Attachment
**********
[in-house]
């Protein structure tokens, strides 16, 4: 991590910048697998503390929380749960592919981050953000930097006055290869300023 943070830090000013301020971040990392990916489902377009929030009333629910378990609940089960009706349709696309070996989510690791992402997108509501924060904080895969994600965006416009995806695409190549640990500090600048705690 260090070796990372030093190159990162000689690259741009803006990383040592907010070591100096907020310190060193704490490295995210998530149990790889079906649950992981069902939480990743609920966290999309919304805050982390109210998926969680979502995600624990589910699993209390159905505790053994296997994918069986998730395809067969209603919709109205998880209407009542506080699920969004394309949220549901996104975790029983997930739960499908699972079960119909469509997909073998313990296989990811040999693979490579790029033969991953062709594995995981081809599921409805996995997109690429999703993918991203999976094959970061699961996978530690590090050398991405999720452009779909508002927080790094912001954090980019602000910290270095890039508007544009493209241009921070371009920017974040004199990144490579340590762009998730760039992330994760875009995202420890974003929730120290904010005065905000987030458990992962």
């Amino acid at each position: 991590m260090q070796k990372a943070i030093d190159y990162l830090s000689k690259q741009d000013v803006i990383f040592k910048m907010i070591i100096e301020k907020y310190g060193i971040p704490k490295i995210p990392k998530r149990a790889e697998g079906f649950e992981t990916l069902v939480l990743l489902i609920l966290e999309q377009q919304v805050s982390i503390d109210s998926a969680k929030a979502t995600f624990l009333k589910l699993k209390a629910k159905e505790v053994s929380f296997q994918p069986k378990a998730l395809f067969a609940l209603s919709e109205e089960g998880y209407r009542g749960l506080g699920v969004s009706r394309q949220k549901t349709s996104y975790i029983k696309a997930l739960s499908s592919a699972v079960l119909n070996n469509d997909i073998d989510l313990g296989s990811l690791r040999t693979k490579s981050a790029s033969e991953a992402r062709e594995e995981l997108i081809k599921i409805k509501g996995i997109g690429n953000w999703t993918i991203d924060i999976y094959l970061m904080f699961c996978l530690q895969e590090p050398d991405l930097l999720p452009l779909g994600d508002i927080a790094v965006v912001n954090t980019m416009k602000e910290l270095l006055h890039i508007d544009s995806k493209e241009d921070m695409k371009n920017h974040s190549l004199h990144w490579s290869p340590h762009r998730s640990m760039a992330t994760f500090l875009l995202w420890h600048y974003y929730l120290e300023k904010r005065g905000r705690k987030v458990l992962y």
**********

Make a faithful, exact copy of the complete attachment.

[in-house]
């Protein structure tokens, strides 16, 4: 991590910048697998503390929380749960592919981050953000930097006055290869300023 943070830090000013301020971040990392990916489902377009929030009333629910378990609940089960009706349709696309070996989510690791992402997108509501924060904080895969994600965006416009995806695409190549640990500090600048705690 260090070796990372030093190159990162000689690259741009803006990383040592907010070591100096907020310190060193704490490295995210998530149990790889079906649950992981069902939480990743609920966290999309919304805050982390109210998926969680979502995600624990589910699993209390159905505790053994296997994918069986998730395809067969209603919709109205998880209407009542506080699920969004394309949220549901996104975790029983997930739960499908699972079960119909469509997909073998313990296989990811040999693979490579790029033969991953062709594995995981081809599921409805996995997109690429999703993918991203999976094959970061699961996978530690590090050398991405999720452009779909508002927080790094912001954090980019602000910290270095890039508007544009493209241009921070371009920017974040004199990144490579340590762009998730760039992330994760875009995202420890974003929730120290904010005065905000987030458990992962």
């Amino acid at each position: 991590m260090q070796k990372a943070i030093d190159y990162l830090s000689k690259q741009d000013v803006i990383f040592k910048m907010i070591i100096e301020k907020y310190g060193i971040p704490k490295i995210p990392k998530r149990a790889e697998g079906f649950e992981t990916l069902v939480l990743l489902i609920l966290e999309q377009q919304v805050s982390i503390d109210s998926a969680k929030a979502t995600f624990l009333k589910l699993k209390a629910k159905e505790v053994s929380f296997q994918p069986k378990a998730l395809f067969a609940l209603s919709e109205e089960g998880y209407r009542g749960l506080g699920v969004s009706r394309q949220k549901t349709s996104y975790i029983k696309a997930l739960s499908s592919a699972v079960l119909n070996n469509d997909i073998d989510l313990g296989s990811l690791r040999t693979k490579s981050a790029s033969e991953a992402r062709e594995e995981l997108i081809k599921i409805k509501g996995i997109g690429n953000w999703t993918i991203d924060i999976y094959l970061m904080f699961c996978l530690q895969e590090p050398d991405l930097l999720p452009l779909g994600d508002i927080a790094v965006v912001n954090t980019m416009k602000e910290l270095l006055h890039i508007d544009s995806k493209e241009d921070m695409k371009n920017h974040s190549l004199h990144w490579s290869p340590h762009r998730s640990m760039a992330t994760f500090l875009l995202w420890h600048y974003y929730l120290e300023k904010r005065g905000r705690k987030v458990l992962y």